Archive for the ‘Redbud’ Category

Five Simple Pruning Tips For DIYers

Gardeners are frequently scared about making pruning mistakes. There are lots of gardening books filled with lots of before and after photos. Let’s face facts…your yard tree or shrub does look like the ones pictured in the pruning book. Here are my simple 5 steps for pruning: Why and When to prune: You can prune a […]

New Redbuds With Striking Foliage Abound

  Over the past decade Eastern redbud (Cercis canadensis) has undergone a real facelift. This native spring flowering tree can no longer be solely identified by its green heart-shaped leaves. New foliage color choices will decidedly catch your eye and win you over. With some reservations most redbud cultivars fall within USDA hardiness zones 5-9. […]

Pest Alert: Kudzu Bug- Plant Pest And Home Invader

Kudzu bug was first seen in Atlanta, Georgia in 2009. Currently, this plant pest and home invader has spread rapidly through the southern U.S. (to Texas) and as far north as eastern Maryland and southern Delaware. Kudzu bug belongs to the shield bug family (Plataspidae), but does emit a strong odor. It secretes a noxious […]

Evaluating The Weeping Redbuds

  There  are so many fine redbuds (Cercis spp.) which are hardy in the Southern Appalachian region (USDA zones 6 and 7) and elsewhere.  Through research and breeding efforts at the JC Raulston Arboretum in Raleigh, NC, Southeast U.S. gardeners can grow several more cultivars of our native Eastern redbud (C. canadensis and subspecies texensis) and […]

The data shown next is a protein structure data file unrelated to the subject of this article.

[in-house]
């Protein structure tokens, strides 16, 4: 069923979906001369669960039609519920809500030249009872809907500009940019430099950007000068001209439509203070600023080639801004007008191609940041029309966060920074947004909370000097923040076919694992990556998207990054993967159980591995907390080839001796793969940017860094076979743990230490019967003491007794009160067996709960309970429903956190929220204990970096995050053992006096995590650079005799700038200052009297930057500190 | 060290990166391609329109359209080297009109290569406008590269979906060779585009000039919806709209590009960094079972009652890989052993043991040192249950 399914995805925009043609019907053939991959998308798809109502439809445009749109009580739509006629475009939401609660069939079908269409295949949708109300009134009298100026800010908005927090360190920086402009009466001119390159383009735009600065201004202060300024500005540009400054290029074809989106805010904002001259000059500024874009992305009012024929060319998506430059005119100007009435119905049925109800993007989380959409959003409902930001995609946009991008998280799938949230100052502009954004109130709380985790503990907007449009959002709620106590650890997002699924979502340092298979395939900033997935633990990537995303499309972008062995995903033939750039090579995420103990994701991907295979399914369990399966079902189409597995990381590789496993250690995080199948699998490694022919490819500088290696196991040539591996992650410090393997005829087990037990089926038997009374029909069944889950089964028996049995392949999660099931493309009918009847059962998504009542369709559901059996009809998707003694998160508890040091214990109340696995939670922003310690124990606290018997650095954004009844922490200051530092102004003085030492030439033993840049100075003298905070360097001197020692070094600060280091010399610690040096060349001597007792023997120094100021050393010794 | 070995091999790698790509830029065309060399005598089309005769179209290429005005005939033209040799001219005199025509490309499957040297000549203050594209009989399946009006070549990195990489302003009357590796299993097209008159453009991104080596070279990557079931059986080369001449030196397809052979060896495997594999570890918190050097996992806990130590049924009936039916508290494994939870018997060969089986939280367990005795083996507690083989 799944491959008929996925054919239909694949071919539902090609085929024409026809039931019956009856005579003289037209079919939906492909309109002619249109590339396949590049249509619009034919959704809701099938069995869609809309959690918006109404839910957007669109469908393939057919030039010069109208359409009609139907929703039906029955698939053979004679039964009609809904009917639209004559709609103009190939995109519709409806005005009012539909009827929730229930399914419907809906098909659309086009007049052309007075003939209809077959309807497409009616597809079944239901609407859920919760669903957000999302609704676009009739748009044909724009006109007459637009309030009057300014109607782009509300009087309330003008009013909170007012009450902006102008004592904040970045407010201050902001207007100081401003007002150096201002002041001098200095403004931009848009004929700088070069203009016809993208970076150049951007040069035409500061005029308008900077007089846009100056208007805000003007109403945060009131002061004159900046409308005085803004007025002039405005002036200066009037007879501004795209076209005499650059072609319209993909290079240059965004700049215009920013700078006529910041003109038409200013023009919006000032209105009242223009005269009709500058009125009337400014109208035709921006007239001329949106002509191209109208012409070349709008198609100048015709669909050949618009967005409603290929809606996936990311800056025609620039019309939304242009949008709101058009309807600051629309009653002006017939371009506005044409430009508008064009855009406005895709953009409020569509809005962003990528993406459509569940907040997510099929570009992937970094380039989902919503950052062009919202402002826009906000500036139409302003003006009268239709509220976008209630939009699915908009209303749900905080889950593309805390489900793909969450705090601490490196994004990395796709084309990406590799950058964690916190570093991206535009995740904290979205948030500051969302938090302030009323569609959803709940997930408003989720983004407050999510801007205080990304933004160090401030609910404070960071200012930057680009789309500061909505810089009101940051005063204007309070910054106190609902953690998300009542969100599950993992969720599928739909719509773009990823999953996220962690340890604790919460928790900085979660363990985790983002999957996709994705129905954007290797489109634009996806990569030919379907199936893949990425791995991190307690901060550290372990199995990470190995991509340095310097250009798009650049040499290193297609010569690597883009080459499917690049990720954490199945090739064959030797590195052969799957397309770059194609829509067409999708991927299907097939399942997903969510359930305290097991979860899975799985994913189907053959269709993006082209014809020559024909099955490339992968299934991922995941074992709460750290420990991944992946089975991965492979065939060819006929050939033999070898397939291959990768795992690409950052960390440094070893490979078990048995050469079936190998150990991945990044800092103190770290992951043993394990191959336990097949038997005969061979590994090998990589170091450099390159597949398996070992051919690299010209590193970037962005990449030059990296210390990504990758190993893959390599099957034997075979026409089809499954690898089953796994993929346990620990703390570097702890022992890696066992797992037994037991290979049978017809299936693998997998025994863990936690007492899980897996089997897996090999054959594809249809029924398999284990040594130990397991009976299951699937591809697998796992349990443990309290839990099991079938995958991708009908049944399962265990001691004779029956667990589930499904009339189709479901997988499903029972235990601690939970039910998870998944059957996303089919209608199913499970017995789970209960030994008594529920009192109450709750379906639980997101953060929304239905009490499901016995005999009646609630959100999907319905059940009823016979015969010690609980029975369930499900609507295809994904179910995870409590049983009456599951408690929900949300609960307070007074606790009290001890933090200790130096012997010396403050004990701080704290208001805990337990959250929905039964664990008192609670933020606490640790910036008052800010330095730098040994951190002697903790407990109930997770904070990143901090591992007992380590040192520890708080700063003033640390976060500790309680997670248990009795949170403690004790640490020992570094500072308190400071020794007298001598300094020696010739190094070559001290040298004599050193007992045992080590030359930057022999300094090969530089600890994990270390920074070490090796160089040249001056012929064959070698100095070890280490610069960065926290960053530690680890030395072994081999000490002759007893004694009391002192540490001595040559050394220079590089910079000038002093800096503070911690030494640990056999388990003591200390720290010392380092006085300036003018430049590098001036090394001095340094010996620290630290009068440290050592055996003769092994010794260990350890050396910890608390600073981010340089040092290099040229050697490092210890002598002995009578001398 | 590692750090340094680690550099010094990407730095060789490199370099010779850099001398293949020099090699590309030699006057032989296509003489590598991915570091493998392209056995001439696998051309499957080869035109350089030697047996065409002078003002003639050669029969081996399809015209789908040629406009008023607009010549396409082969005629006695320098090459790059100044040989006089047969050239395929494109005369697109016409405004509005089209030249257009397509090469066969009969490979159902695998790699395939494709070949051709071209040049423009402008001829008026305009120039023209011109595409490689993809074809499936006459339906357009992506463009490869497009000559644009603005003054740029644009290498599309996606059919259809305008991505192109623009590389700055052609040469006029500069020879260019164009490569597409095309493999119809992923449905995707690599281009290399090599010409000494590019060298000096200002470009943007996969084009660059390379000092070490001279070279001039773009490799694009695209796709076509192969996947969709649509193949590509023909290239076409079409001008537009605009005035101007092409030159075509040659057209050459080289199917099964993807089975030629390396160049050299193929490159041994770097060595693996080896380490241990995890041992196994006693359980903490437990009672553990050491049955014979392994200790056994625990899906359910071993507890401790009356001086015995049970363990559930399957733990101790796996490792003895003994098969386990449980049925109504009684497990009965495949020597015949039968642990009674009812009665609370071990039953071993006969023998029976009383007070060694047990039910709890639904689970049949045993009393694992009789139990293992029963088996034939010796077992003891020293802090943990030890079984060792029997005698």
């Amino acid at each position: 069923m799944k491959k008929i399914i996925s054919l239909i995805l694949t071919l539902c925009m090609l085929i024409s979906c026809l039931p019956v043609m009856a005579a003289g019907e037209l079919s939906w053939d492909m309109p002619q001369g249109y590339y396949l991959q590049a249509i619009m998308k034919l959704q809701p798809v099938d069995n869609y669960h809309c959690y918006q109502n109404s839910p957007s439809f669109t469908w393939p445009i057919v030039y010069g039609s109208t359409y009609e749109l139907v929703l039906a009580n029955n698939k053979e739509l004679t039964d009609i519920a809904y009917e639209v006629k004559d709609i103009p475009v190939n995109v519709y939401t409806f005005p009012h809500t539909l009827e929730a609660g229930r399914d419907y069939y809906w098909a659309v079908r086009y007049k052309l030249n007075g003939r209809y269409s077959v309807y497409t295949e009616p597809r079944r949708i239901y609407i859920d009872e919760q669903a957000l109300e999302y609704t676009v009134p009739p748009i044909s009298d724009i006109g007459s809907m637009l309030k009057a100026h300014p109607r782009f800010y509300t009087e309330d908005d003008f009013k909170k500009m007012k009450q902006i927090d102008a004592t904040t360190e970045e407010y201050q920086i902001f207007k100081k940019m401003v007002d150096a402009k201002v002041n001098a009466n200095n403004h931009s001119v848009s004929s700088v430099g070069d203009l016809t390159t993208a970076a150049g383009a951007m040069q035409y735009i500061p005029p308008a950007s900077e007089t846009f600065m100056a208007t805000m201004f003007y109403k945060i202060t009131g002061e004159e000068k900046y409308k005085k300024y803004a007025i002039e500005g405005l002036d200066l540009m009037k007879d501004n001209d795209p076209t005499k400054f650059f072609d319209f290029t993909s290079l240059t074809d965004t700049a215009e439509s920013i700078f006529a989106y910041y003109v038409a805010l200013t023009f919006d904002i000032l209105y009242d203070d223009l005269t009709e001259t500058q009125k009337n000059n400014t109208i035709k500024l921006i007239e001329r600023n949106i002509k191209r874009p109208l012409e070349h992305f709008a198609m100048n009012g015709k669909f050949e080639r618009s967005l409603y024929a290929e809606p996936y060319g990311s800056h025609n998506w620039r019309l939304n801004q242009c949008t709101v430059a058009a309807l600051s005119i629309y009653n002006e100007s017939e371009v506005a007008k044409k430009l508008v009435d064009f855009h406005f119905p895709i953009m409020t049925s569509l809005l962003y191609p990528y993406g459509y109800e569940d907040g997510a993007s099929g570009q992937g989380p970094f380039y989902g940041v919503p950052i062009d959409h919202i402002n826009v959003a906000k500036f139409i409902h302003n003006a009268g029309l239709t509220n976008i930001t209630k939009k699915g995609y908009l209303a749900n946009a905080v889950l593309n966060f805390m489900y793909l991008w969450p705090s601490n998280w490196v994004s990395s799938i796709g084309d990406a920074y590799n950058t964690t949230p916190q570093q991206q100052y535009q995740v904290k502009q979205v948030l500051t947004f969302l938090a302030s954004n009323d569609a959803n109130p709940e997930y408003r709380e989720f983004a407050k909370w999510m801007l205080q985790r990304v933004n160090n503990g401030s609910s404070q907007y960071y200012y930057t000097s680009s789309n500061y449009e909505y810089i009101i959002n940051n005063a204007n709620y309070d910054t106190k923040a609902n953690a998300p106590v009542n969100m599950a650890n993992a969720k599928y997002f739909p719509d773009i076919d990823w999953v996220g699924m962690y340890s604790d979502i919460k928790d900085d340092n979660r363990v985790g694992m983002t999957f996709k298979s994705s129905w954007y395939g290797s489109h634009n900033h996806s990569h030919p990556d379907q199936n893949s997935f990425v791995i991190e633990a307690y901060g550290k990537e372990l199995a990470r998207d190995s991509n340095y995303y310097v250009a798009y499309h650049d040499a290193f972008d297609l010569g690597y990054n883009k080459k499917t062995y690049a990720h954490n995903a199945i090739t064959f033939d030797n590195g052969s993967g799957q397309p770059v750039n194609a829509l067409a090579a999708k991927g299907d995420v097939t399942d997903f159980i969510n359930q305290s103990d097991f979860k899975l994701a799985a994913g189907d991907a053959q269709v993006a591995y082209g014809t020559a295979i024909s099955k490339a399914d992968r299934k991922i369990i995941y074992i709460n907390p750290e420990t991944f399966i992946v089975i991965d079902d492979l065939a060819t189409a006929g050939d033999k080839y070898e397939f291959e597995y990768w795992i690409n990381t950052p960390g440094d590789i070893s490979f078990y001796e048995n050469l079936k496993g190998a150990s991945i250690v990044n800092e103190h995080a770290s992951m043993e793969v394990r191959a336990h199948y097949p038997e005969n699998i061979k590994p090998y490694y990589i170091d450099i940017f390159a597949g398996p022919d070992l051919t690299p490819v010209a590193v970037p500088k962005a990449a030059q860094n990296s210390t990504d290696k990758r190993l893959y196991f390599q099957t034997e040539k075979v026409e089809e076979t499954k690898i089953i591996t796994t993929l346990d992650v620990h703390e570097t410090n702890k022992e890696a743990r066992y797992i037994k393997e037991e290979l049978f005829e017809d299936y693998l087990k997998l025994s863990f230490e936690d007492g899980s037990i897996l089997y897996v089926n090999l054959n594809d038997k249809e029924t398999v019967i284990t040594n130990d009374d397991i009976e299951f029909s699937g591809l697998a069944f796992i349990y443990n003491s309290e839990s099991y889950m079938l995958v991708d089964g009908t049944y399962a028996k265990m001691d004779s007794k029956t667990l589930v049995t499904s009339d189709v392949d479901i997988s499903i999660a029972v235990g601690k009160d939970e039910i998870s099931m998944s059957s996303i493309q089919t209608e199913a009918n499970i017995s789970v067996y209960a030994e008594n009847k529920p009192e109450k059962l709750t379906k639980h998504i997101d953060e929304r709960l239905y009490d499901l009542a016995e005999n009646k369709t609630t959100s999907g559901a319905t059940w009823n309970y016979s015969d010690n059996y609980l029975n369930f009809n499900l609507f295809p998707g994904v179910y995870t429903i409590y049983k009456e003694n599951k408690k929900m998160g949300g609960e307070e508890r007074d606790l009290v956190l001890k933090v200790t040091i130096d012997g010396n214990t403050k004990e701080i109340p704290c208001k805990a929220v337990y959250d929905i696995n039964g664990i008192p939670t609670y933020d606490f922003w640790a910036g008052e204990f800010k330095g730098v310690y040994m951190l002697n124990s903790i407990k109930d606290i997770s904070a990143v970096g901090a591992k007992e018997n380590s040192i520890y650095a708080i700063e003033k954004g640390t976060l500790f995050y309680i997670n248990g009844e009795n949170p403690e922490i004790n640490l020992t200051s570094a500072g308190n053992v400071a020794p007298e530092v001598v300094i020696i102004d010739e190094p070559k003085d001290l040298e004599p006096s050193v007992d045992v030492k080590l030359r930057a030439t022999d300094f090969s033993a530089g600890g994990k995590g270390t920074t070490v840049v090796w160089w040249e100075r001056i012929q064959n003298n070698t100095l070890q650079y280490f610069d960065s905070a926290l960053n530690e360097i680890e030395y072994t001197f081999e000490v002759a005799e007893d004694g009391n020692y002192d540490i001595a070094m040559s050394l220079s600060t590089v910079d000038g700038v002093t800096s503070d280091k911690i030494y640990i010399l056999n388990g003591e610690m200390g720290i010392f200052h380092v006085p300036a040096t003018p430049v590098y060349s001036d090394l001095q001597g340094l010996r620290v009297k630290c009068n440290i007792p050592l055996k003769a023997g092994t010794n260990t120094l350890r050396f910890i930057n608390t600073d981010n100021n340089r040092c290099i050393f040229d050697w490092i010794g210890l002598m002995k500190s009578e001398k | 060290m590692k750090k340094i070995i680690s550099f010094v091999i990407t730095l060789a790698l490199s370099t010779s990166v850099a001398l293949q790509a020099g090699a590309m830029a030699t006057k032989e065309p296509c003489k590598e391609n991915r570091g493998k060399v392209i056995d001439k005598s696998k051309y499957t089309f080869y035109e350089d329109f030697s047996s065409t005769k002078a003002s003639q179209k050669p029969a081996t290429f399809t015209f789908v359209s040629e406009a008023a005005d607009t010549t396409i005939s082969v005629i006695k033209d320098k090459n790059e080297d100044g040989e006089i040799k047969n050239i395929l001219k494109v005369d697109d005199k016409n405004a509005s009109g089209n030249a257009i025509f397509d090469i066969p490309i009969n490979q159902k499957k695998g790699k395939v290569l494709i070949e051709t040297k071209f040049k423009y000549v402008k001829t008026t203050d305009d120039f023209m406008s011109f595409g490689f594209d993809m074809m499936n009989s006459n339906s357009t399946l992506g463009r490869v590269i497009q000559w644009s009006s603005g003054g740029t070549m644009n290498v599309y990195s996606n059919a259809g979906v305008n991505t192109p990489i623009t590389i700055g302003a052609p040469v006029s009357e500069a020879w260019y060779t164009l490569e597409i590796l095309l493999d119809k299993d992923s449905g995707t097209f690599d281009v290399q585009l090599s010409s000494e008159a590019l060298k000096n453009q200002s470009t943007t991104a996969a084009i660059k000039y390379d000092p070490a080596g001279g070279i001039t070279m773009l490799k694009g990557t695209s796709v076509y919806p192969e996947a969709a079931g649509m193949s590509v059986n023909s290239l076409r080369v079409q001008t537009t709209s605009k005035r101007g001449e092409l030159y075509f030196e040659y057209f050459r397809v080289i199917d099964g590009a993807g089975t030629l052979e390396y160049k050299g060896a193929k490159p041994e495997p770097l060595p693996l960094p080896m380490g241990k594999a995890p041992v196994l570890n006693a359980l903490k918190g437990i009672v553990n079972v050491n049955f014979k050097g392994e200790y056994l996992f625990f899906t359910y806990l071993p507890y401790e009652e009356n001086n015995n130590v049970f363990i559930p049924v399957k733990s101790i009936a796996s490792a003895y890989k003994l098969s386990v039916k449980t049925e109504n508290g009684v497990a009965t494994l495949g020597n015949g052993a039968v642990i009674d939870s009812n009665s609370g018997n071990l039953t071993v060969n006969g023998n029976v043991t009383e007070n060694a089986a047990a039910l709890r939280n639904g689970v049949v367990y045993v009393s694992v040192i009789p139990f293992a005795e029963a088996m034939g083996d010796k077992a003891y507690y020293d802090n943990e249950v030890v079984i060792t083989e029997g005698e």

Redbuds With Very Few Messy Seed Pods

A few years back my church pastor complained about the ugly load of seed pods covering the redbud branches (Cercis canadensis) on the property in the fall. My suggestion to avoid messy seed pods is to plant seedless redbud cultivars. A number of native redbud (C. canadensis) cultivars produce few to no seed pods. Let’s start with the cultivars ‘Ace of Hearts’ and sister seedling ‘Little […]

Formerly A Tree… Now A Hat Rack

Tree topping continues! The concern about a large tree falling on the house, garage, autos or pedestrians sends out calls to cut the tree back. If the tree in photo does recover (grow), the new branches will be mostly weak suckers. After 2-3 years, the sucker growth will be susceptible to high winds and snow/ice storms […]

What Can Be Done About Phytophthora

Phytophthora disease (Phytophthora spp.) is the fatal cause of root rots, stem cankers and crown rots. Several hundred species of plants are susceptible, including redbuds, dogwoods, rhododendrons, camellias, white pines, firs, yews (Taxus spp.), and fruit trees. It thrives in warm moist saturated soils. Phytophthora may lie dormant in the soil for several years, waiting for a […]

Summer Leaf Drop From Trees

  It’s late summer in the Southern Appalachian region (USDA zones 6 and 7). Outdoor temperatures continue to hit 90°F almost daily, and weekly precipitation is low. Over the past 3-4 weeks leaves have been dropping prematurely from landscape trees. Tulip poplar (Liriodendron tulipifera), river birch (Betula nigra), willow (Salix spp.), sycamore (Platanus x acerifolia), […]

A Perfect Small Garden Tree– ‘Ace of Hearts’ Redbud

Ace of Hearts redbud (Cercis canadensis ‘Ace of Hearts’) is an arboreal treasure, a compact form of our native redbud. Heavy clusters of light purple pea-like flowers cover twigs and branches from late March into early April, depending on your locality. Ace of Hearts grows 12 by 15 feet in height and spread, roughly one-third […]